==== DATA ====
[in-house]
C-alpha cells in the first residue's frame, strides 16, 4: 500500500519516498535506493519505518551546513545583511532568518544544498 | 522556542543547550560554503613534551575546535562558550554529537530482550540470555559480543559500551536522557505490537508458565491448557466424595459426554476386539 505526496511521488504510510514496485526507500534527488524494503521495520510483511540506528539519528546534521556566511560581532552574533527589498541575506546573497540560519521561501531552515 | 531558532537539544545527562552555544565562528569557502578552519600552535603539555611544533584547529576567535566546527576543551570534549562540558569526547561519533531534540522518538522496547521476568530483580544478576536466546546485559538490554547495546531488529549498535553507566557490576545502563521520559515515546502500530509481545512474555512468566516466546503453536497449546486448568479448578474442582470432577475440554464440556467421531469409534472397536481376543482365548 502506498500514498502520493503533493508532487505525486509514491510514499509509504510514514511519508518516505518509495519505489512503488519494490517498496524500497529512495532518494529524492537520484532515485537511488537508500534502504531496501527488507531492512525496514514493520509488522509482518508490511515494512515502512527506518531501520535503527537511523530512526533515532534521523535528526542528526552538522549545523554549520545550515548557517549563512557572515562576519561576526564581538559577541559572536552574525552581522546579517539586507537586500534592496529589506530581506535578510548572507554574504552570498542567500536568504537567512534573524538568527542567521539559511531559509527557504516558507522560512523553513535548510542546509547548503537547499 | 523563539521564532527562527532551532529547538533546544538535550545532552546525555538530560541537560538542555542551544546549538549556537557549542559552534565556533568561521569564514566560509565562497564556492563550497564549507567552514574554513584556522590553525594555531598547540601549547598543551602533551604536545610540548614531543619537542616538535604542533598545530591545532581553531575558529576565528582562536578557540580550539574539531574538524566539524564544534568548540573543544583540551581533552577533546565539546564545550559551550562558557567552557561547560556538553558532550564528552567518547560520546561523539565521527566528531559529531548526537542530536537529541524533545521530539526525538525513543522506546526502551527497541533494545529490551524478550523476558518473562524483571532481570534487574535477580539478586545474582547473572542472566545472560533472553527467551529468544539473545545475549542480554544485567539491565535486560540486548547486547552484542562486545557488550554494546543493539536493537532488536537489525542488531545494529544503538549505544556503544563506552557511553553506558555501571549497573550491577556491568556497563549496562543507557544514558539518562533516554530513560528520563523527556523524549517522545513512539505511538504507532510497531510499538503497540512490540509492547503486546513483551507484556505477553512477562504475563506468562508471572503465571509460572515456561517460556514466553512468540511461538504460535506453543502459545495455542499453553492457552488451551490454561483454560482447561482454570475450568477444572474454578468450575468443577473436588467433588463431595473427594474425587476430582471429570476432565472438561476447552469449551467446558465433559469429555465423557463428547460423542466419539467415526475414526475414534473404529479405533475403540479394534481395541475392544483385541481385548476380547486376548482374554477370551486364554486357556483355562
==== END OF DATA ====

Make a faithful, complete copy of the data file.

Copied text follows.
[in-house]
C-alpha cells in the first residue's frame, strides 16, 4: 500500500519516498535506493519505518551546513545583511532568518544544498 | 522556542543547550560554503613534551575546535562558550554529537530482550540470555559480543559500551536522557505490537508458565491448557466424595459426554476386539 505526496511521488504510510514496485526507500534527488524494503521495520510483511540506528539519528546534521556566511560581532552574533527589498541575506546573497540560519521561501531552515 | 531558532537539544545527562552555544565562528569557502578552519600552535603539555611544533584547529576567535566546527576543551570534549562540558569526547561519533531534540522518538522496547521476568530483580544478576536466546546485559538490554547495546531488529549498535553507566557490576545502563521520559515515546502500530509481545512474555512468566516466546503453536497449546486448568479448578474442582470432577475440554464440556467421531469409534472397536481376543482365548 502506498500514498502520493503533493508532487505525486509514491510514499509509504510514514511519508518516505518509495519505489512503488519494490517498496524500497529512495532518494529524492537520484532515485537511488537508500534502504531496501527488507531492512525496514514493520509488522509482518508490511515494512515502512527506518531501520535503527537511523530512526533515532534521523535528526542528526552538522549545523554549520545550515548557517549563512557572515562576519561576526564581538559577541559572536552574525552581522546579517539586507537586500534592496529589506530581506535578510548572507554574504552570498542567500536568504537567512534573524538568527542567521539559511531559509527557504516558507522560512523553513535548510542546509547548503537547499 | 523563539521564532527562527532551532529547538533546544538535550545532552546525555538530560541537560538542555542551544546549538549556537557549542559552534565556533568561521569564514566560509565562497564556492563550497564549507567552514574554513584556522590553525594555531598547540601549547598543551602533551604536545610540548614531543619537542616538535604542533598545530591545532581553531575558529576565528582562536578557540580550539574539531574538524566539524564544534568548540573543544583540551581533552577533546565539546564545550559551550562558557567552557561547560556538553558532550564528552567518547560520546561523539565521527566528531559529531548526537542530536537529541524533545521530539526525538525513543522506546526502551527497541533494545529490551524478550523476558518473562524483571532481570534487574535477580539478586545474582547473572542472566545472560533472553527467551529468544539473545545475549542480554544485567539491565535486560540486548547486547552484542562486545557488550554494546543493539536493537532488536537489525542488531545494529544503538549505544556503544563506552557511553553506558555501571549497573550491577556491568556497563549496562543507557544514558539518562533516554530513560528520563523527556523524549517522545513512539505511538504507532510497531510499538503497540512490540509492547503486546513483551507484556505477553512477562504475563506468562508471572503465571509460572515456561517460556514466553512468540511461538504460535506453543502459545495455542499453553492457552488451551490454561483454560482447561482454570475450568477444572474454578468450575468443577473436588467433588463431595473427594474425587476430582471429570476432565472438561476447552469449551467446558465433559469429555465423557463428547460423542466419539467415526475414526475414534473404529479405533475403540479394534481395541475392544483385541481385548476380547486376548482374554477370551486364554486357556483355562